Top Marine EcologistsTo Meet In BelizeAll Press Releases…
June 23, 2011
Belize City, Belize
Contact: Niall Gillett ( [email protected] )
( [email protected] )
More than 20 top marine ecologists will gather this week in Belize City to review the status of the country’s marine biodiversity and the potential impacts an oil spill could have on local marine ecology.
Oceana, in partnership with the University of British Columbia’s Fisheries and its Sea Around Us Project, will host the two-day Marine Conference in Belize on June 29th and 30th, 2011 at the Biltmore Hotel, from 8:00 a.m. to 4:30 p.m., under the Theme “Too Precious for Drilling: The Marine Bio-Diversity of Belize.”
Scientists from the University of British Columbia, Boston University, and the American Museum of Natural History, the Smithsonian Institution, and Belize itself will discuss the country’s marine assets. Leading the international group is Dr. Daniel Pauly, founder of the “Sea Around Us” Project and current professor at the University of British Columbia’s Fisheries Centre and Zoology Department. The Conference aims at bringing greater attention on the work carried out by the local and international experts, researchers and scientists on the various aspects of Belize’s marine bio-diversity; the results of which will be presented and discussed in an effort to aid in the greater development of Belize’s marine resources Among the scientists’ chief concerns is how an oil spill would affect the region’s biodiversity and economic gains from marine resources and tourism.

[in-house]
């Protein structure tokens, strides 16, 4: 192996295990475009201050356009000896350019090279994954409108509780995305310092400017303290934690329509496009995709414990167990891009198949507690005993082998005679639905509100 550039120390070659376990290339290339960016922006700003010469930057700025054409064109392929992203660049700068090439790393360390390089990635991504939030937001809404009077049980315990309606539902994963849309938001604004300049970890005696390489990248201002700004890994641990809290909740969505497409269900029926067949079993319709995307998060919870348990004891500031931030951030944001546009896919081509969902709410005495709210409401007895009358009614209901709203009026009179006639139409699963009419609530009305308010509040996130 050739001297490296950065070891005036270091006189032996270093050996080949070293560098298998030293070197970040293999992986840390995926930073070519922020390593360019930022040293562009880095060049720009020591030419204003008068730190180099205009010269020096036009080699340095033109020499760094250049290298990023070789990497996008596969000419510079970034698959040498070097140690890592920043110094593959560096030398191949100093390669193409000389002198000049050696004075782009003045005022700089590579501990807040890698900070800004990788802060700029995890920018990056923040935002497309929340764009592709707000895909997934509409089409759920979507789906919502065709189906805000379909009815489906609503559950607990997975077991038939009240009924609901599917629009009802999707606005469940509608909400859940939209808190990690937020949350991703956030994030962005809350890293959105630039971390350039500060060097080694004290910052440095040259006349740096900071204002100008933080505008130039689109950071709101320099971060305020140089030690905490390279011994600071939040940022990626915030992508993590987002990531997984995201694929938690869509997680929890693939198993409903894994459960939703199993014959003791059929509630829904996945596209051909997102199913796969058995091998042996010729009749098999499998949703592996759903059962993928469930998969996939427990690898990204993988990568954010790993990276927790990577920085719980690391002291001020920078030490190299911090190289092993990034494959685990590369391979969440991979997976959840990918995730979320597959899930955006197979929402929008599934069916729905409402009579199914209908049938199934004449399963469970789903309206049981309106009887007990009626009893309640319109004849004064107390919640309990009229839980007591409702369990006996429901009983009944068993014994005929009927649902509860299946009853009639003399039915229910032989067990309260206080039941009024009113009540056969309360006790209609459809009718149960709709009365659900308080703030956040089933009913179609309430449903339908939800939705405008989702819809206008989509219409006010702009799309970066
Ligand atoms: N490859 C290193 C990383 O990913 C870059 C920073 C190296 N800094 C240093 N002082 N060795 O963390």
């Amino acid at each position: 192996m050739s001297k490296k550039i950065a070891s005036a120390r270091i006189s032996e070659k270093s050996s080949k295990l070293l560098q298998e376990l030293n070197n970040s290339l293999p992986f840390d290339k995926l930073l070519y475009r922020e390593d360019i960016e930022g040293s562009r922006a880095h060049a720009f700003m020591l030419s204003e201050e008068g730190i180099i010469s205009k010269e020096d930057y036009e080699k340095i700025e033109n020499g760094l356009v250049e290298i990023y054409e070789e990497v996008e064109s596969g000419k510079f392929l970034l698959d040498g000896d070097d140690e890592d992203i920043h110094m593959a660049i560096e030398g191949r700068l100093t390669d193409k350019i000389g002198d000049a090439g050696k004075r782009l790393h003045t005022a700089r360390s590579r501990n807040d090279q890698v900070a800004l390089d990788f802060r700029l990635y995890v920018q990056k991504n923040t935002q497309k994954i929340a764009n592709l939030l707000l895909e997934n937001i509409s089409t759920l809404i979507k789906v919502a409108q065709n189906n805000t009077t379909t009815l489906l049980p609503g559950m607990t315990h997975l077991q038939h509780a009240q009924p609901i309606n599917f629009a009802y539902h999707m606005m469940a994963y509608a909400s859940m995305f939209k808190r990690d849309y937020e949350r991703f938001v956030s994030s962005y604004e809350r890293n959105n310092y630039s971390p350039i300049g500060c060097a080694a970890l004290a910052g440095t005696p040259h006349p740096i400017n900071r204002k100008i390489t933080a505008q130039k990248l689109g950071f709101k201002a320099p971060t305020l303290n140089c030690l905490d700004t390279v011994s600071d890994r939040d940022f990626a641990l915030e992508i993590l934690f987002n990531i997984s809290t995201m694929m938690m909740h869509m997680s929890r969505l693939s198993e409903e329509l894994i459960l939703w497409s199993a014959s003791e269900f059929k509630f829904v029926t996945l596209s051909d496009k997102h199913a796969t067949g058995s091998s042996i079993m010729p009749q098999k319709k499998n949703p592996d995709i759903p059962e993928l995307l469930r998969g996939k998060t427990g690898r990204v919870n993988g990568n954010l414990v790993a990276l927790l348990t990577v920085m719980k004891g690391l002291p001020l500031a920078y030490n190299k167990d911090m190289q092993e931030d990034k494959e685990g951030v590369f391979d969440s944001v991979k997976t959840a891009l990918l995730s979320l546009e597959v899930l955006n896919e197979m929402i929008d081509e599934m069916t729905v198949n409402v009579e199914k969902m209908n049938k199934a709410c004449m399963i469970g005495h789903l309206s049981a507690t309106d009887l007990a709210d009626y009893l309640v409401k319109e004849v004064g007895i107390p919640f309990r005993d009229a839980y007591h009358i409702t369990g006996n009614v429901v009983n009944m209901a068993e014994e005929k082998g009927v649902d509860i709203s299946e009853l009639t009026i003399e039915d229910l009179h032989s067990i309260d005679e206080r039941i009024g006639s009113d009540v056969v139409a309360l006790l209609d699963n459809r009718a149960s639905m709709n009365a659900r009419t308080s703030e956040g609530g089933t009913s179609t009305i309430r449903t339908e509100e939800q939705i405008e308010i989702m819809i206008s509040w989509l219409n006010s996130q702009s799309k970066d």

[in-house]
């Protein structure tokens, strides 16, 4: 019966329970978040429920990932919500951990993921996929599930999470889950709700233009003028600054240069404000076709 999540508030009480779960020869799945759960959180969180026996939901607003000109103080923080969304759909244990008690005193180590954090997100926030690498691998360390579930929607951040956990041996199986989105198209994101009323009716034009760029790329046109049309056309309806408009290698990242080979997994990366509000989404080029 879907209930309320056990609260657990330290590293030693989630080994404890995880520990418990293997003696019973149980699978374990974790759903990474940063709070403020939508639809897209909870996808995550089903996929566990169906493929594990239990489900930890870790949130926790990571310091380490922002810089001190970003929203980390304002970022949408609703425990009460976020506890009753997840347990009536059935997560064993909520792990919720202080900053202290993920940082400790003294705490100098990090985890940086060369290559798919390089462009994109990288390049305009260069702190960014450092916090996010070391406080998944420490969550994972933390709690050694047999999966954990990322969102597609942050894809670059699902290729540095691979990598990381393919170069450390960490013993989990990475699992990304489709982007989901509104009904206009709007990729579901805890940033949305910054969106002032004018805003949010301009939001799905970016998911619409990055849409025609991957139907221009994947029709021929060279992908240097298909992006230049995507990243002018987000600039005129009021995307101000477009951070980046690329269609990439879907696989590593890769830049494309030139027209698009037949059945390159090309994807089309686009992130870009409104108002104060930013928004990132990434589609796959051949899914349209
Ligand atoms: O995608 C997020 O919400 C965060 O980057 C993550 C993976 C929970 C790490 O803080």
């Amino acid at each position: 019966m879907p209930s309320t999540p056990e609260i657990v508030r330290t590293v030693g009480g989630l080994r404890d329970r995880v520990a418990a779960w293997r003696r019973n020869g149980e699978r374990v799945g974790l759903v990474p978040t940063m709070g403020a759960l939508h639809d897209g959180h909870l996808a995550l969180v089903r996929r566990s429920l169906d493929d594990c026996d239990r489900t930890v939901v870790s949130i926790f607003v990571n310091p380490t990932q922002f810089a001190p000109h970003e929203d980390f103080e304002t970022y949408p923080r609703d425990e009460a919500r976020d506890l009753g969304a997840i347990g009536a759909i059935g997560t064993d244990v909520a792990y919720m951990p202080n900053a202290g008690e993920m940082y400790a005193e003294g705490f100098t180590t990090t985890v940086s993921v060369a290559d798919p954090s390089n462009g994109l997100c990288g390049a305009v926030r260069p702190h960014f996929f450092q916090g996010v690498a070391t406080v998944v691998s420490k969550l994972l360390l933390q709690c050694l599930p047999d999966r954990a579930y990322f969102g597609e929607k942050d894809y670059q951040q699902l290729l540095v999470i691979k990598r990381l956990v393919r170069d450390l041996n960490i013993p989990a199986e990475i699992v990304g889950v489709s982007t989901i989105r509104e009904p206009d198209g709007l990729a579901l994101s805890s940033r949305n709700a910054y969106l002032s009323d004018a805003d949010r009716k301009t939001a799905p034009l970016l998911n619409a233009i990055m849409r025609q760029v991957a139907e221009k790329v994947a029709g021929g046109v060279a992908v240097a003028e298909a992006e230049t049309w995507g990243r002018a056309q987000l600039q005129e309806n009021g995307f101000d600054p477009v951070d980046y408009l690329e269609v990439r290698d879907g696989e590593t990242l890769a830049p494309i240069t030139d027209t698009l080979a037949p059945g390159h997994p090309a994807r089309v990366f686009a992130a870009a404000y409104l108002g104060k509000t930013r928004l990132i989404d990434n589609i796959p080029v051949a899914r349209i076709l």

Belize boasts bottlenose dolphins, the largest number of Antillean manatees in the world, a breeding ground for at least 7 different species of sharks and rays, hundreds of different types of sponges, and fisheries for groupers, snappers, grunts, and other reef fishes. In 1996, UNESCO declared the Belize Barrier Reef Reserve System a World Heritage Site. The Sea Around Us Project was created to document large-scale impacts on marine ecosystems of the world, and to find solutions to the challenges they pose.